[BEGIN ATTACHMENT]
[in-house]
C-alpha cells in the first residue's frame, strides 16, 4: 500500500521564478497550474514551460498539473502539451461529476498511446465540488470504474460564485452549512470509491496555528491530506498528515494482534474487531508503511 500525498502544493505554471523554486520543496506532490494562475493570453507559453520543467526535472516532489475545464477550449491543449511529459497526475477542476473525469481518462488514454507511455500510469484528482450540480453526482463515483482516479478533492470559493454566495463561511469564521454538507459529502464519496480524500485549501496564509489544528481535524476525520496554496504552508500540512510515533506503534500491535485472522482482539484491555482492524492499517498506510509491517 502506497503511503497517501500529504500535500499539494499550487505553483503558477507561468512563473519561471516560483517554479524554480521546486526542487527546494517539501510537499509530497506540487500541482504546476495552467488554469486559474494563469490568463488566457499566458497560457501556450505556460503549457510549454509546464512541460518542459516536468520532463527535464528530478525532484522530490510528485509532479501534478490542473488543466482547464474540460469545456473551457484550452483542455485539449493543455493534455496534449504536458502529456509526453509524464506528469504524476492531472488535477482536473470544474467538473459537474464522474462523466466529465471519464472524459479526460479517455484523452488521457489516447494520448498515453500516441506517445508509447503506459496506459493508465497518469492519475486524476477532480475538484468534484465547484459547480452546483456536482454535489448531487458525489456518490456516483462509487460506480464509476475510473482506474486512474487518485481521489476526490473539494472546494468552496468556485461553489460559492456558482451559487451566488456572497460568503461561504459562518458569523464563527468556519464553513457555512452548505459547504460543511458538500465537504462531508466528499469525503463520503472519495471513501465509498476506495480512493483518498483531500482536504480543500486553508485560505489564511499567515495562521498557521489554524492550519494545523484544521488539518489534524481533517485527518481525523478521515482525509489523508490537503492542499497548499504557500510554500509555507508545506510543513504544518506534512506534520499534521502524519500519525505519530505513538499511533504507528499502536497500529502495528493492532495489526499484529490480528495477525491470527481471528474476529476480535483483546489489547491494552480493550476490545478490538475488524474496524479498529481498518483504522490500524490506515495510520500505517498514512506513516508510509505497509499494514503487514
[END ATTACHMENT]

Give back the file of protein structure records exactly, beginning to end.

[in-house]
C-alpha cells in the first residue's frame, strides 16, 4: 500500500521564478497550474514551460498539473502539451461529476498511446465540488470504474460564485452549512470509491496555528491530506498528515494482534474487531508503511 500525498502544493505554471523554486520543496506532490494562475493570453507559453520543467526535472516532489475545464477550449491543449511529459497526475477542476473525469481518462488514454507511455500510469484528482450540480453526482463515483482516479478533492470559493454566495463561511469564521454538507459529502464519496480524500485549501496564509489544528481535524476525520496554496504552508500540512510515533506503534500491535485472522482482539484491555482492524492499517498506510509491517 502506497503511503497517501500529504500535500499539494499550487505553483503558477507561468512563473519561471516560483517554479524554480521546486526542487527546494517539501510537499509530497506540487500541482504546476495552467488554469486559474494563469490568463488566457499566458497560457501556450505556460503549457510549454509546464512541460518542459516536468520532463527535464528530478525532484522530490510528485509532479501534478490542473488543466482547464474540460469545456473551457484550452483542455485539449493543455493534455496534449504536458502529456509526453509524464506528469504524476492531472488535477482536473470544474467538473459537474464522474462523466466529465471519464472524459479526460479517455484523452488521457489516447494520448498515453500516441506517445508509447503506459496506459493508465497518469492519475486524476477532480475538484468534484465547484459547480452546483456536482454535489448531487458525489456518490456516483462509487460506480464509476475510473482506474486512474487518485481521489476526490473539494472546494468552496468556485461553489460559492456558482451559487451566488456572497460568503461561504459562518458569523464563527468556519464553513457555512452548505459547504460543511458538500465537504462531508466528499469525503463520503472519495471513501465509498476506495480512493483518498483531500482536504480543500486553508485560505489564511499567515495562521498557521489554524492550519494545523484544521488539518489534524481533517485527518481525523478521515482525509489523508490537503492542499497548499504557500510554500509555507508545506510543513504544518506534512506534520499534521502524519500519525505519530505513538499511533504507528499502536497500529502495528493492532495489526499484529490480528495477525491470527481471528474476529476480535483483546489489547491494552480493550476490545478490538475488524474496524479498529481498518483504522490500524490506515495510520500505517498514512506513516508510509505497509499494514503487514